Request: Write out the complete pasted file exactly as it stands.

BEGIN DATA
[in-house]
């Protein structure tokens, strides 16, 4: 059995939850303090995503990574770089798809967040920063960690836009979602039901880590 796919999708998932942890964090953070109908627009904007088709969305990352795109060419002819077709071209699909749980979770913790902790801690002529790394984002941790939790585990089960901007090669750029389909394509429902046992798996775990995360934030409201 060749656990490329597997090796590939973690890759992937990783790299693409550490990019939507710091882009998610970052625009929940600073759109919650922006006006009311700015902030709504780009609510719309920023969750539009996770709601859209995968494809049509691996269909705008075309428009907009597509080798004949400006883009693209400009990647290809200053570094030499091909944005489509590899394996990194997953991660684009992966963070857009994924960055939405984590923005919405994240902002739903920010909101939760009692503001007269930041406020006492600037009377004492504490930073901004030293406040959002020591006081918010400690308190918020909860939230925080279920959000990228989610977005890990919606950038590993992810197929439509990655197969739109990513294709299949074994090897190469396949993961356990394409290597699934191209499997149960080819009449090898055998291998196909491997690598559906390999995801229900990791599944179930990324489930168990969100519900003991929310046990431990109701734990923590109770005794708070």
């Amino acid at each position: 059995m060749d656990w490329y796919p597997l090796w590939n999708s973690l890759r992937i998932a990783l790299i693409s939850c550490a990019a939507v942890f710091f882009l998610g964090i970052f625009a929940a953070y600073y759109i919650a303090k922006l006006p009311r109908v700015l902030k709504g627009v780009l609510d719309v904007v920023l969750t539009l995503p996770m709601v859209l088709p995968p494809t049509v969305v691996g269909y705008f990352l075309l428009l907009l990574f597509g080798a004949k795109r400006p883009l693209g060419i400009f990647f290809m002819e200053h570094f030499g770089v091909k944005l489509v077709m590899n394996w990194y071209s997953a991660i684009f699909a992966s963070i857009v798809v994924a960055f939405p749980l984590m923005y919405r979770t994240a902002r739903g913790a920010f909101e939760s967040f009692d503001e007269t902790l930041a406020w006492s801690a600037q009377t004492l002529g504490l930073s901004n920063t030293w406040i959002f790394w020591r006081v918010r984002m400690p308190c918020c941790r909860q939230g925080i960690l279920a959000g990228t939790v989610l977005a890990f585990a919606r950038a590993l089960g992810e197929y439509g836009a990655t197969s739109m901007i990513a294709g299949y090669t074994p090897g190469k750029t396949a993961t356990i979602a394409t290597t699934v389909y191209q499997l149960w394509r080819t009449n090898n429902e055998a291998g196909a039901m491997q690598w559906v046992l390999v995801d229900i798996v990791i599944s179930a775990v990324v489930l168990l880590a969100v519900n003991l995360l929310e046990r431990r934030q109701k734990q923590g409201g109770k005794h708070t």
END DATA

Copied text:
[in-house]
């Protein structure tokens, strides 16, 4: 059995939850303090995503990574770089798809967040920063960690836009979602039901880590 796919999708998932942890964090953070109908627009904007088709969305990352795109060419002819077709071209699909749980979770913790902790801690002529790394984002941790939790585990089960901007090669750029389909394509429902046992798996775990995360934030409201 060749656990490329597997090796590939973690890759992937990783790299693409550490990019939507710091882009998610970052625009929940600073759109919650922006006006009311700015902030709504780009609510719309920023969750539009996770709601859209995968494809049509691996269909705008075309428009907009597509080798004949400006883009693209400009990647290809200053570094030499091909944005489509590899394996990194997953991660684009992966963070857009994924960055939405984590923005919405994240902002739903920010909101939760009692503001007269930041406020006492600037009377004492504490930073901004030293406040959002020591006081918010400690308190918020909860939230925080279920959000990228989610977005890990919606950038590993992810197929439509990655197969739109990513294709299949074994090897190469396949993961356990394409290597699934191209499997149960080819009449090898055998291998196909491997690598559906390999995801229900990791599944179930990324489930168990969100519900003991929310046990431990109701734990923590109770005794708070």
């Amino acid at each position: 059995m060749d656990w490329y796919p597997l090796w590939n999708s973690l890759r992937i998932a990783l790299i693409s939850c550490a990019a939507v942890f710091f882009l998610g964090i970052f625009a929940a953070y600073y759109i919650a303090k922006l006006p009311r109908v700015l902030k709504g627009v780009l609510d719309v904007v920023l969750t539009l995503p996770m709601v859209l088709p995968p494809t049509v969305v691996g269909y705008f990352l075309l428009l907009l990574f597509g080798a004949k795109r400006p883009l693209g060419i400009f990647f290809m002819e200053h570094f030499g770089v091909k944005l489509v077709m590899n394996w990194y071209s997953a991660i684009f699909a992966s963070i857009v798809v994924a960055f939405p749980l984590m923005y919405r979770t994240a902002r739903g913790a920010f909101e939760s967040f009692d503001e007269t902790l930041a406020w006492s801690a600037q009377t004492l002529g504490l930073s901004n920063t030293w406040i959002f790394w020591r006081v918010r984002m400690p308190c918020c941790r909860q939230g925080i960690l279920a959000g990228t939790v989610l977005a890990f585990a919606r950038a590993l089960g992810e197929y439509g836009a990655t197969s739109m901007i990513a294709g299949y090669t074994p090897g190469k750029t396949a993961t356990i979602a394409t290597t699934v389909y191209q499997l149960w394509r080819t009449n090898n429902e055998a291998g196909a039901m491997q690598w559906v046992l390999v995801d229900i798996v990791i599944s179930a775990v990324v489930l168990l880590a969100v519900n003991l995360l929310e046990r431990r934030q109701k734990q923590g409201g109770k005794h708070t």